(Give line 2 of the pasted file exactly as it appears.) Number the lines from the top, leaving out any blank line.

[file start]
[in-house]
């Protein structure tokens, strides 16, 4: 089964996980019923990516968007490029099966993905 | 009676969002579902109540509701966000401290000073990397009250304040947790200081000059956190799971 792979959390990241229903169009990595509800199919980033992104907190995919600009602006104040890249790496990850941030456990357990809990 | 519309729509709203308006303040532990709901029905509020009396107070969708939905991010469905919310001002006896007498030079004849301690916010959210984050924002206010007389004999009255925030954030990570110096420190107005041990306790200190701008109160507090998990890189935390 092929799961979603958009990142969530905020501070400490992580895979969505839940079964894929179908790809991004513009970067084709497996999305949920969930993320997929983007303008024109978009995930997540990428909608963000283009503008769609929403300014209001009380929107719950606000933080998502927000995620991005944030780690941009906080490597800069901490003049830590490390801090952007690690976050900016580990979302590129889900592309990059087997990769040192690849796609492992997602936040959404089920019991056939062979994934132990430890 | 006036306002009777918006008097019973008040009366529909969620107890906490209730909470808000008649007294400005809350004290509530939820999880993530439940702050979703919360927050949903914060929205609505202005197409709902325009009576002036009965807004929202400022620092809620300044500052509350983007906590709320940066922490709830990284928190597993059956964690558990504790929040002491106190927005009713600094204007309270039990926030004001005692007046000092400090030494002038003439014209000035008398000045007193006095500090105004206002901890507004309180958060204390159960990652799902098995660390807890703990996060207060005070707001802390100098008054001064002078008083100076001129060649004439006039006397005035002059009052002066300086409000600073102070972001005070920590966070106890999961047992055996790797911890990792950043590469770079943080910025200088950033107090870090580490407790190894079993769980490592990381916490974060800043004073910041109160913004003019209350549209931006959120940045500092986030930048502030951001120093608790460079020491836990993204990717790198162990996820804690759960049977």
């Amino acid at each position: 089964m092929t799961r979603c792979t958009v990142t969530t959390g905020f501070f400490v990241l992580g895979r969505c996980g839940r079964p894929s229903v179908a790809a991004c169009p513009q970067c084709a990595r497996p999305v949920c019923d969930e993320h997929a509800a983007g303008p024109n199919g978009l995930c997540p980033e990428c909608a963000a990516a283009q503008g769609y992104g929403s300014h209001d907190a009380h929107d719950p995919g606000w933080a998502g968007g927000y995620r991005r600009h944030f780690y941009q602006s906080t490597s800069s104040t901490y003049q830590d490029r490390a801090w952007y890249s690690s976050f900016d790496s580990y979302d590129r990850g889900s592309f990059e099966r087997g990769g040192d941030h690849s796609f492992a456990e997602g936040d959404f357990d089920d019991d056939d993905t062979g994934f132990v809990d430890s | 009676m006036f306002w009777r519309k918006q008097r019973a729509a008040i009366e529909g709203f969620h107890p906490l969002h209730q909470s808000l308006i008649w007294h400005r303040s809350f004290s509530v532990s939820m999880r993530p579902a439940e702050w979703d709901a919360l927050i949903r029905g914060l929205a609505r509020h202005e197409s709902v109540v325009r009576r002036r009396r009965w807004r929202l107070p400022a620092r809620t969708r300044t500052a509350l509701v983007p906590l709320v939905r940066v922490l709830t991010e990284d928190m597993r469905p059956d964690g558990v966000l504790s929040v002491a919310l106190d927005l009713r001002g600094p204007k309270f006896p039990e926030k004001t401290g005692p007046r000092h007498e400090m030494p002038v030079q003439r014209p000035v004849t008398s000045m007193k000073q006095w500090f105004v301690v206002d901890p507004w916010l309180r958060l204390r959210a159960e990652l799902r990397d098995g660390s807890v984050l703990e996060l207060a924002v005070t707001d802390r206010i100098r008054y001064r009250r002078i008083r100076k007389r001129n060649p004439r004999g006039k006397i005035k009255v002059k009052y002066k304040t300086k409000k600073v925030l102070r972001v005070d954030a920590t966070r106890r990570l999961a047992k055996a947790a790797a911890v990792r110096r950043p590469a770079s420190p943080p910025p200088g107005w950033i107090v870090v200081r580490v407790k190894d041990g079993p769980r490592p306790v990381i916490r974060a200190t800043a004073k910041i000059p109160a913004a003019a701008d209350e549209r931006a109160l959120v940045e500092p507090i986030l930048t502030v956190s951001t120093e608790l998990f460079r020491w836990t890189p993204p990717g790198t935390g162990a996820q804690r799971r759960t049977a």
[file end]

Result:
């Protein structure tokens, strides 16, 4: 089964996980019923990516968007490029099966993905 | 009676969002579902109540509701966000401290000073990397009250304040947790200081000059956190799971 792979959390990241229903169009990595509800199919980033992104907190995919600009602006104040890249790496990850941030456990357990809990 | 519309729509709203308006303040532990709901029905509020009396107070969708939905991010469905919310001002006896007498030079004849301690916010959210984050924002206010007389004999009255925030954030990570110096420190107005041990306790200190701008109160507090998990890189935390 092929799961979603958009990142969530905020501070400490992580895979969505839940079964894929179908790809991004513009970067084709497996999305949920969930993320997929983007303008024109978009995930997540990428909608963000283009503008769609929403300014209001009380929107719950606000933080998502927000995620991005944030780690941009906080490597800069901490003049830590490390801090952007690690976050900016580990979302590129889900592309990059087997990769040192690849796609492992997602936040959404089920019991056939062979994934132990430890 | 006036306002009777918006008097019973008040009366529909969620107890906490209730909470808000008649007294400005809350004290509530939820999880993530439940702050979703919360927050949903914060929205609505202005197409709902325009009576002036009965807004929202400022620092809620300044500052509350983007906590709320940066922490709830990284928190597993059956964690558990504790929040002491106190927005009713600094204007309270039990926030004001005692007046000092400090030494002038003439014209000035008398000045007193006095500090105004206002901890507004309180958060204390159960990652799902098995660390807890703990996060207060005070707001802390100098008054001064002078008083100076001129060649004439006039006397005035002059009052002066300086409000600073102070972001005070920590966070106890999961047992055996790797911890990792950043590469770079943080910025200088950033107090870090580490407790190894079993769980490592990381916490974060800043004073910041109160913004003019209350549209931006959120940045500092986030930048502030951001120093608790460079020491836990993204990717790198162990996820804690759960049977």